"Perhaps the institution dearest to me, the Catholic church, greeted the emergence of gay people in a way that never truly reflected the compassion of Jesus or the good faith arguments many of us offered as a way forward. This was sad to me, but not life-changing. I know the Holy Spirit takes time, as James Allison reminds us. But then came the sex abuse crisis. Like many others, the truth about the evil in the heart of the church, and the cooptation and enabling of that evil, and the refusal to take real responsibility for the evil, simply left me gasping for air. I realize now that my Catholic identity never recovered, even if my faith endures in a far more modest and difficult way."


In late 2000, Sullivan began his blog, The Daily Dish. In the wake of September 11, 2001, attacks, it became one of the most popular political blogs on the Internet. By the middle of 2003, it was receiving about 300,000 unique visits per month. Between starting his blog and ending his New Republic editorship, Sullivan wrote two works on homosexuality, arguing for its social acceptance on libertarian grounds. His writing appears in a number of widely-read publications. He currently serves as a columnist for The Sunday Times of London.

The core principles of Sullivan's blog have been the style of conservatism he views as traditional. This includes fiscal conservatism, limited government, and classic libertarianism on social issues. Sullivan opposes government involvement with respect to sexual and consensual matters between adults, such as the use of marijuana and prostitution. Sullivan believes recognition of same-sex marriage is a civil-rights issue but is willing to promote it on a state-by-state legislative federalism basis, rather than trying to judicially impose the change.[26] Most of Sullivan's disputes with other conservatives have been over social issues, such as these, and the handling of postwar Iraq.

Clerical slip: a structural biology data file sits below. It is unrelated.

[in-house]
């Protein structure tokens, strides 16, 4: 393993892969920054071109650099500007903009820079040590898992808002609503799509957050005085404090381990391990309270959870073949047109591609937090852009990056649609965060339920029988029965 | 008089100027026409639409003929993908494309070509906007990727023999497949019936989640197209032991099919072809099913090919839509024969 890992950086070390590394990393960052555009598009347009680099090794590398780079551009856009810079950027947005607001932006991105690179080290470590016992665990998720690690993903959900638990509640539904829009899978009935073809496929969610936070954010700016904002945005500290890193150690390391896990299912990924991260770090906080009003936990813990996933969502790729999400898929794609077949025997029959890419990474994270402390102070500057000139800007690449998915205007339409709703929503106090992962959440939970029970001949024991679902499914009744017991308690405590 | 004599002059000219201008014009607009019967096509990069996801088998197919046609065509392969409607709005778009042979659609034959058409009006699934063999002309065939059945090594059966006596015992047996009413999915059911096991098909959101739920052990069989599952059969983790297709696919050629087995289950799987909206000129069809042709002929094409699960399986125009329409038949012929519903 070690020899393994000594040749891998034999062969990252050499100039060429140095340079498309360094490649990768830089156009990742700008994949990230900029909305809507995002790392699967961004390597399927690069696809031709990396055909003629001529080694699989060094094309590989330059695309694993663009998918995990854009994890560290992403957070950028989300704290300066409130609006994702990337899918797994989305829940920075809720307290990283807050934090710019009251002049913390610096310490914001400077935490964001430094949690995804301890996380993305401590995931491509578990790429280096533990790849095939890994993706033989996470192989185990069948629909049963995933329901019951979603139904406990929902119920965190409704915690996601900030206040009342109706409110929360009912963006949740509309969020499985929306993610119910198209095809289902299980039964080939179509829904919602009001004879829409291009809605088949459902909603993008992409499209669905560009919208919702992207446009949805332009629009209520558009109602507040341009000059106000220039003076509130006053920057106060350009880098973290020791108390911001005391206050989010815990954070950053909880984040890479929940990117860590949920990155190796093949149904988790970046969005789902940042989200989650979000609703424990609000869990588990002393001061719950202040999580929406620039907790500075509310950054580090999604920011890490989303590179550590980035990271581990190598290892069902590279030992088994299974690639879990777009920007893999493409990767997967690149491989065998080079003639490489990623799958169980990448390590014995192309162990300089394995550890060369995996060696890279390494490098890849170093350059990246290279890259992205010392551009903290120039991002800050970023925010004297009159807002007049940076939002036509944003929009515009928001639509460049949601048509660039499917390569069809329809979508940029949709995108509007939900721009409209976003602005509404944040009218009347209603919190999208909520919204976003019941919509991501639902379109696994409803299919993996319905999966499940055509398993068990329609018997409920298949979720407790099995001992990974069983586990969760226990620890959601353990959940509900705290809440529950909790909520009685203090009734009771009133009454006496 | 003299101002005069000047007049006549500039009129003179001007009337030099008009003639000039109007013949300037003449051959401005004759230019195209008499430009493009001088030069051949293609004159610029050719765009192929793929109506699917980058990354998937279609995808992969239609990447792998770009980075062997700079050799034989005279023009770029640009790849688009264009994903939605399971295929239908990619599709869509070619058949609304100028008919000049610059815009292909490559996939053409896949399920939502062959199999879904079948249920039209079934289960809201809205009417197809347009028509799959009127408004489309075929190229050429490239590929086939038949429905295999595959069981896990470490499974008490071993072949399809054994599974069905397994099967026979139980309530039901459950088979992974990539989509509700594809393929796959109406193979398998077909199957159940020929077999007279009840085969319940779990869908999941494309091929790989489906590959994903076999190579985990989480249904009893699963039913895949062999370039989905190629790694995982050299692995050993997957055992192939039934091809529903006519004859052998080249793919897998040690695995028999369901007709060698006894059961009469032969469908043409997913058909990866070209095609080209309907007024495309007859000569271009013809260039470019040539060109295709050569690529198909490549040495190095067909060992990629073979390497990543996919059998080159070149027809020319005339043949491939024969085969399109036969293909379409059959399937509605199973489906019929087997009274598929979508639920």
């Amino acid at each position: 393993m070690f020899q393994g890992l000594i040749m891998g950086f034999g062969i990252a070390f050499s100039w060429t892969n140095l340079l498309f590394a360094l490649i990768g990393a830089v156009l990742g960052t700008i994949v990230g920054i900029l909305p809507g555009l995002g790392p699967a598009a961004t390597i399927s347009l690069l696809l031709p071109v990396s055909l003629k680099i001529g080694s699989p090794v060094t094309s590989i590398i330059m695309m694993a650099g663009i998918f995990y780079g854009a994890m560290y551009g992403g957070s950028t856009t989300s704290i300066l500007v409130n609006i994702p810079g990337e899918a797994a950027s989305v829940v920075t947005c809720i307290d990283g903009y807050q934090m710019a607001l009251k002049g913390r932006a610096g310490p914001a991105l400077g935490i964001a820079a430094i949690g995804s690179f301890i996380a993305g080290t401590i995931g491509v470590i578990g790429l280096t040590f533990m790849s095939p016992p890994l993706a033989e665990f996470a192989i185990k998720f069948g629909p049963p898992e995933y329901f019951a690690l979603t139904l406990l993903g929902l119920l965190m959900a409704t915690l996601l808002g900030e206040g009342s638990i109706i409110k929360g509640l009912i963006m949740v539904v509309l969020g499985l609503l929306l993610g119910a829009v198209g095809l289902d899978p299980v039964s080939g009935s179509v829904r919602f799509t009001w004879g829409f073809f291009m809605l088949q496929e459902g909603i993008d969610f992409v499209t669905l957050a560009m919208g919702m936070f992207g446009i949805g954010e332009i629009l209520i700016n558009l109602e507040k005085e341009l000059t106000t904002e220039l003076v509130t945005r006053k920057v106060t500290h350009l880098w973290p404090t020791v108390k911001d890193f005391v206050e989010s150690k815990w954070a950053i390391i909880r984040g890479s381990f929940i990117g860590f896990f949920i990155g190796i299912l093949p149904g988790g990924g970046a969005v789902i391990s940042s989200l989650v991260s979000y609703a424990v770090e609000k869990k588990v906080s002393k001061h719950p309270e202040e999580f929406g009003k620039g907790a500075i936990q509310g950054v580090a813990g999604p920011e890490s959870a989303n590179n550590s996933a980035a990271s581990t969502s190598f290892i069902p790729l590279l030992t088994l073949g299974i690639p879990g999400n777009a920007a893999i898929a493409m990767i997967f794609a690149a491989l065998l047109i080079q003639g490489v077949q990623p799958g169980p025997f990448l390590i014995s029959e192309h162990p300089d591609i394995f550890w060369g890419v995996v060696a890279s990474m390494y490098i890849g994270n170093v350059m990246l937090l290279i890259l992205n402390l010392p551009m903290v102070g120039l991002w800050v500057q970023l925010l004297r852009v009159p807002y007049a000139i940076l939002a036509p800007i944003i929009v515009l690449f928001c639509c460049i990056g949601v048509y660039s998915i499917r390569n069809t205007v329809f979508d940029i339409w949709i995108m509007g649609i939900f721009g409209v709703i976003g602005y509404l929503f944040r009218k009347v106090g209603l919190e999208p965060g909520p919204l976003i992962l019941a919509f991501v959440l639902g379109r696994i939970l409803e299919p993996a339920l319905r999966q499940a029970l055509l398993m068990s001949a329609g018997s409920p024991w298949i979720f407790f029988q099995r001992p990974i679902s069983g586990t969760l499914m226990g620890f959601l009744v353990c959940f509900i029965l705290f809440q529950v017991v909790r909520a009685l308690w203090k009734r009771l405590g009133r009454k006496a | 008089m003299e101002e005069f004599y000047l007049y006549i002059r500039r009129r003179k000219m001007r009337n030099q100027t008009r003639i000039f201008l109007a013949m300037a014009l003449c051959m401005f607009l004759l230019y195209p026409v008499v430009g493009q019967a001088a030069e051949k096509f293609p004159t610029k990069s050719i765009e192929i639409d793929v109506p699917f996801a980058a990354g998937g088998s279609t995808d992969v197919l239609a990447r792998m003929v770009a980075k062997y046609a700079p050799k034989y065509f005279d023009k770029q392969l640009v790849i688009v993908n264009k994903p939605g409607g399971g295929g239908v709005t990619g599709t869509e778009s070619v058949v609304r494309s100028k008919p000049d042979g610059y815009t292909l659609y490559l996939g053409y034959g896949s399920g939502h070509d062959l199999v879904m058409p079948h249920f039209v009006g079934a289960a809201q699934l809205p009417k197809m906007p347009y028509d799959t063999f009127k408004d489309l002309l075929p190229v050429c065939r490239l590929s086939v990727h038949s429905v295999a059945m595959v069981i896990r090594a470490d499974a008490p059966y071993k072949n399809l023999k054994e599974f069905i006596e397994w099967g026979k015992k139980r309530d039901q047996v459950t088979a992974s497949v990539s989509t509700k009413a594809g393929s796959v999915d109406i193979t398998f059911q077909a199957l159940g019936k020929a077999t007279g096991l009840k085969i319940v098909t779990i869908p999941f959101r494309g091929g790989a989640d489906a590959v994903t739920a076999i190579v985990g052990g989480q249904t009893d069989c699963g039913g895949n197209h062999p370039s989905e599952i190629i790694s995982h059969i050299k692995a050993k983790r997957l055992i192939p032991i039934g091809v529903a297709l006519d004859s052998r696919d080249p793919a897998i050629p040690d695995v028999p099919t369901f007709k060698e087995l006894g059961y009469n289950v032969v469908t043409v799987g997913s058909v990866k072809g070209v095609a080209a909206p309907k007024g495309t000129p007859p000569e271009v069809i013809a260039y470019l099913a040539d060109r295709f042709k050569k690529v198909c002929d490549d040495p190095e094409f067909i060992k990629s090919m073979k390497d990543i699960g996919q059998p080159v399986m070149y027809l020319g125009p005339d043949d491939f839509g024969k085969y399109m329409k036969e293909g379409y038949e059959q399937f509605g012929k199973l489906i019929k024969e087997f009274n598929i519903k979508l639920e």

Sullivan reluctantly decided to support John Kerry's presidential campaign, due to his dissatisfaction with the handling of the postwar situation in Iraq by the Bush administration, their views on gay rights, and their fiscal policy. Sullivan is a supporter of Arnold Schwarzenegger[27] and other like-minded Republicans. Sullivan has blogged sympathetically about Republican candidate Ron Paul, endorsing him for the 2008 Republican presidential nomination.[28]

Sullivan gives out "awards" each year on various public statements that parody those of people the awards are named after. Throughout the year, "nominees" for these awards are mentioned in various blog posts. The readers of his blog vote the "winner" at the end of the year. These awards include:[29]

  • the Hugh Hewitt Award, introduced in June 2008 and named after a man Sullivan describes as an 'absurd partisan fanatic', is for the most egregious attempts to label 2008 Democratic presidential candidate Barack Obama as un-American, alien, treasonous, and far out of the mainstream of American life and politics.
  • the John Derbyshire Award is for egregious and outlandish comments on gays, women, and minorities.
  • the Paul Begala Award is for extreme liberal hyperbole.
  • the Michelle Malkin Award is named after blogger Michelle Malkin. It is for shrill, hyperbolic, divisive and intemperate right-wing rhetoric. (Ann Coulter is ineligible for this award so that, in Sullivan's own words, "Other people will have a chance.")